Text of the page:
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6 Steps to Finding a Mentor

By Crystal Shepherd

Finding a mentor is pivotal to your triumphs— connecting with someone who is experienced in your field can help you gain inside knowledge, tips, and motivation for your own successes.

Research shows a significant relationship between workplace mentorship and career attitudes. In fact, mentorship positively affects psychological attitudes and outcomes so much that it seeps into other areas of life: positive self-image, emotional adjustment, and psychological well-being. In short, one of the best ways to ensure that your hard work pays off and that you find success through work is to find this type of guidance and support. Not only will your career benefit, but your entire life attitude will see positive shifts, too.

The question you should ask is not if you should find a mentor, but how to find one that is well-matched for your goals. We’ve compiled a few tips for finding, and maintaining a productive relationship with, a superstar mentor.

Find someone who inspires you.

Make sure to research the potential mentor before reaching out to them, as it’s essential that your values align. It’s important that your mentor exhibits the traits, strengths, and skills of someone that you aspire to be. This is a person that you hope to have a longterm relationship with and who you’ll trust to guide you to success, so you should share ideas of what hard work and prosperity look like.

Meet them!

This can be the most intimidating part of finding a mentor. The appropriate process depends on your potential mentor’s communication style, and the type of relationship you have with them. It might be appropriate to email them, or to connect with them on LinkedIn. If they’re a casual person, it is entirely proper (and often preferred) to start with a meeting that is low-pressure and casual. Consider asking them to grab coffee or lunch with you. Don’t skip this step and directly ask them to be your mentor. Mentor/mentee relationships are just like any other relationship, and you want them to grow organically. Spend time with the person to ensure they’re a good fit— it’s essential to the longevity of your relationship.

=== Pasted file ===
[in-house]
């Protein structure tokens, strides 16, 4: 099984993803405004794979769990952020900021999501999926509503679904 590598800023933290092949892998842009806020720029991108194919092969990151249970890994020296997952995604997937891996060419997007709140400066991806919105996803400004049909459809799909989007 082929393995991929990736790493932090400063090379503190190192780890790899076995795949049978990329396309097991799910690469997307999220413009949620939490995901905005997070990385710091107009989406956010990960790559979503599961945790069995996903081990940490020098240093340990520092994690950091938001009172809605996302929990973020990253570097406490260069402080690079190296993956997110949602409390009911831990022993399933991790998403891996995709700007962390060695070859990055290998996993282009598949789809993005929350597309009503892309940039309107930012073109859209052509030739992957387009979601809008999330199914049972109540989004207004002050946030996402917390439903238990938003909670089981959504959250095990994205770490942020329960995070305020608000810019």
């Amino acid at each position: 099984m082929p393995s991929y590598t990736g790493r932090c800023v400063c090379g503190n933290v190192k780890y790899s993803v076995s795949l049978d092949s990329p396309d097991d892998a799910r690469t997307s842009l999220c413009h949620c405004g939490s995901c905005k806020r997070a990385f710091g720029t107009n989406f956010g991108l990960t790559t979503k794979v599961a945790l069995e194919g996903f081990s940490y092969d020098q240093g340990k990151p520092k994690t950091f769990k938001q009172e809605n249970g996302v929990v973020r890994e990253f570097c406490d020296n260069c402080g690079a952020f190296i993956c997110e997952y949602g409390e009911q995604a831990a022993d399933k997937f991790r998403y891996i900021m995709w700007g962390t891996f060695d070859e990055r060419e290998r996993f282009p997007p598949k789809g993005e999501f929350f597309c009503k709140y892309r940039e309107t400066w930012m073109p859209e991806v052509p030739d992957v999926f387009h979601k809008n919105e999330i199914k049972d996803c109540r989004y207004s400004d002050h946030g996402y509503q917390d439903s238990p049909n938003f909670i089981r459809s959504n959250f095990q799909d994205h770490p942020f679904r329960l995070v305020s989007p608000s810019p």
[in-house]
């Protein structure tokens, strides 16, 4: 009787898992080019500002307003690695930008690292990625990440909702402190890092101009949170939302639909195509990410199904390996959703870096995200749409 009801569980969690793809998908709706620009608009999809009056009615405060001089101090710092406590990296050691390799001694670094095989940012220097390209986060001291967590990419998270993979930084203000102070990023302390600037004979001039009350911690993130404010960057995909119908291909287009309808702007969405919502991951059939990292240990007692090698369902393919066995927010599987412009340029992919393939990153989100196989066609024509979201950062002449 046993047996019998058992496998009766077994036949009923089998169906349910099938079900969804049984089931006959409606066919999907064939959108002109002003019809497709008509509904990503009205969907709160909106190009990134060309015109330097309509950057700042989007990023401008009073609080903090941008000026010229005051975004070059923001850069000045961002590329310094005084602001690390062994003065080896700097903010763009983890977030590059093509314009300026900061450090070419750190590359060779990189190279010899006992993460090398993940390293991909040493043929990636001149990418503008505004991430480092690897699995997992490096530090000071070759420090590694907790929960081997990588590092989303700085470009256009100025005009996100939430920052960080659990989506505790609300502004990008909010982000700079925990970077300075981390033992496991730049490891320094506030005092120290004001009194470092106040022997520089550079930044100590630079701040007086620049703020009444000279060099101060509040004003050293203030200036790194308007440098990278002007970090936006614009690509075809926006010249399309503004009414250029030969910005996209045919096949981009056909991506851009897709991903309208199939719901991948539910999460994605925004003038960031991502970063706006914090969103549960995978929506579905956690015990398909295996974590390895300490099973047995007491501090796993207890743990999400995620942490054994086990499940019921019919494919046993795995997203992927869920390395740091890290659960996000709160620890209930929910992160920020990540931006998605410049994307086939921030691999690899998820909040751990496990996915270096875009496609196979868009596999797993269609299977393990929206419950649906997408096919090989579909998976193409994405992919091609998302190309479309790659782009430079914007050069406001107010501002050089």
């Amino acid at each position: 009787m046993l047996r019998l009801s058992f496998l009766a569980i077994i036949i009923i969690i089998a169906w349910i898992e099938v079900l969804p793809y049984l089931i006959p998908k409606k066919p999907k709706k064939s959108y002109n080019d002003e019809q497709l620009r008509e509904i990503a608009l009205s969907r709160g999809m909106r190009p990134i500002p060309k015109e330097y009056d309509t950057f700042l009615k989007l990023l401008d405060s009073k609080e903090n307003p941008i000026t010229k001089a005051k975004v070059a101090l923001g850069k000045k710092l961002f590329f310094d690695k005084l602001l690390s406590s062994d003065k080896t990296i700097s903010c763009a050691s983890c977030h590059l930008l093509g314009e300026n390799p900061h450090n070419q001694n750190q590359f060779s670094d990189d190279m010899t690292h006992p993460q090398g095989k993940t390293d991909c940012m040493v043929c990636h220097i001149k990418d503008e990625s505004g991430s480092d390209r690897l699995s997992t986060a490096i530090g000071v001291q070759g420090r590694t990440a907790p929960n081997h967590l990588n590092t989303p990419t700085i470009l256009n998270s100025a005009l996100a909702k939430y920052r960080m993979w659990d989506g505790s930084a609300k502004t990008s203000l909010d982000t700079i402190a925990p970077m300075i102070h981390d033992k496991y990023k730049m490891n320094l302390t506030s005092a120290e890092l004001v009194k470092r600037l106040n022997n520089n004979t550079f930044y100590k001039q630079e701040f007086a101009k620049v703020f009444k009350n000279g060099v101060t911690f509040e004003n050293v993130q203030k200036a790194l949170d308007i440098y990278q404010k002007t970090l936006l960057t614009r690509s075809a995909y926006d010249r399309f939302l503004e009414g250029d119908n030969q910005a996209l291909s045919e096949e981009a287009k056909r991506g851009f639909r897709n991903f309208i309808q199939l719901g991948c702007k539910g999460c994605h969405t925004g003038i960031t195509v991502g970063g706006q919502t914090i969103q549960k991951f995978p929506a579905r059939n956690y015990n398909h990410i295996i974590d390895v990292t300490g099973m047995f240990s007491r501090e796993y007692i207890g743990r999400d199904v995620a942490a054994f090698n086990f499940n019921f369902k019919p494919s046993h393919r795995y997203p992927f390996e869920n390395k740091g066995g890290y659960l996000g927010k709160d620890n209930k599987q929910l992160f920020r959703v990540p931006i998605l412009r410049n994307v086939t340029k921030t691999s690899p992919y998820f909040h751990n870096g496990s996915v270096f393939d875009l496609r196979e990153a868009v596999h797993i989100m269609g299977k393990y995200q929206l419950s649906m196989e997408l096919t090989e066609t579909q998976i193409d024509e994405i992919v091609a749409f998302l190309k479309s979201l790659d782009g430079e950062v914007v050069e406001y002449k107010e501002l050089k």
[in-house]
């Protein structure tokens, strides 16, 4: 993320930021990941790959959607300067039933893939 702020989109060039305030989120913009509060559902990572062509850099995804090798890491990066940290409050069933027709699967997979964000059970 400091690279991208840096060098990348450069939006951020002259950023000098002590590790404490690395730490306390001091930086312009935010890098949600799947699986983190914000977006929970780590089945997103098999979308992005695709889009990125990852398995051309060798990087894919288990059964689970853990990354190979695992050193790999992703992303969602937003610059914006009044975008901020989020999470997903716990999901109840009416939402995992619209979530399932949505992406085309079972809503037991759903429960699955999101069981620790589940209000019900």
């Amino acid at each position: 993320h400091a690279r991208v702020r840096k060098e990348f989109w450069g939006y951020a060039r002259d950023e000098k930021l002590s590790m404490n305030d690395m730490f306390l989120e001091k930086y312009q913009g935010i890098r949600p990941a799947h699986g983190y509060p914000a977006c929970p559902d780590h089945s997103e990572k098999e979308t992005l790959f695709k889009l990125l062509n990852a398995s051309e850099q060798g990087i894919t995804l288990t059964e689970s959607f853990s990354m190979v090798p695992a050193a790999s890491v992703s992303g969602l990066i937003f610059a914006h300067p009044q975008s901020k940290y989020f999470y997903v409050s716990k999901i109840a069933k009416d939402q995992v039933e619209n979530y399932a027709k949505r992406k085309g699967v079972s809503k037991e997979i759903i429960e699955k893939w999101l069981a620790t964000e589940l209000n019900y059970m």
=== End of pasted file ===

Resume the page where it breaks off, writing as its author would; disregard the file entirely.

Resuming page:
Be prepared with questions.

In almost every circumstance, it is too much to come out of the gates asking someone to be your mentor. Make sure your first meetings provide sufficient information for you to make a well-informed decision. Ideally, you should walk away answering the following questions: Do you want to spend more time with this person? Did they inspire you and leave you feeling encouraged? Did they seem invested in you and your career goals?

Make “The Ask” and be sure to follow up.

If all of the above questions resulted in resounding yeses, at this point, it’s okay to come off as ambitious. Show your investment and dedication to the relationship. Be sure to thank them, request to meet more frequently, and then ask them to be your mentor!

As the relationship develops, be sure that you stay transparent and honest, and that your expectations of one another are realistic. Meeting times, frequency, and amount of work expected from one another should be clearly laid out and reassessed as often as needed.

Request feedback. Stay when it gets challenging.

This isn’t a one-sided relationship, and it’s perfectly acceptable to ask for more feedback from your mentor. A mentor should be honored and thrilled to support you. An ideal mentor can balance being critical and supportive, so it’s a good sign when the relationship gets to a place where your mentor can call you out. This is the magic of it all— don’t feel pushed away when the work becomes difficult!

Commit!

As with all relationships, fostering a mentor-mentee relationship will take time. These relationships can pay off in big ways, so be sure to take advantage of the entire experience!

Success grows somewhere in the depths of challenge and commitment— it isn’t made overnight. It takes time, consistency, and a willingness to grow and improve. It’s proven that the benefits of being a mentee improves career and work attitudes. There really isn’t any reason to not seek out mentorship. So go find your all-star mentor, and open doors that would otherwise be closed. This is what you signed up for, and it’s well-worth it!

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March 11, 2020

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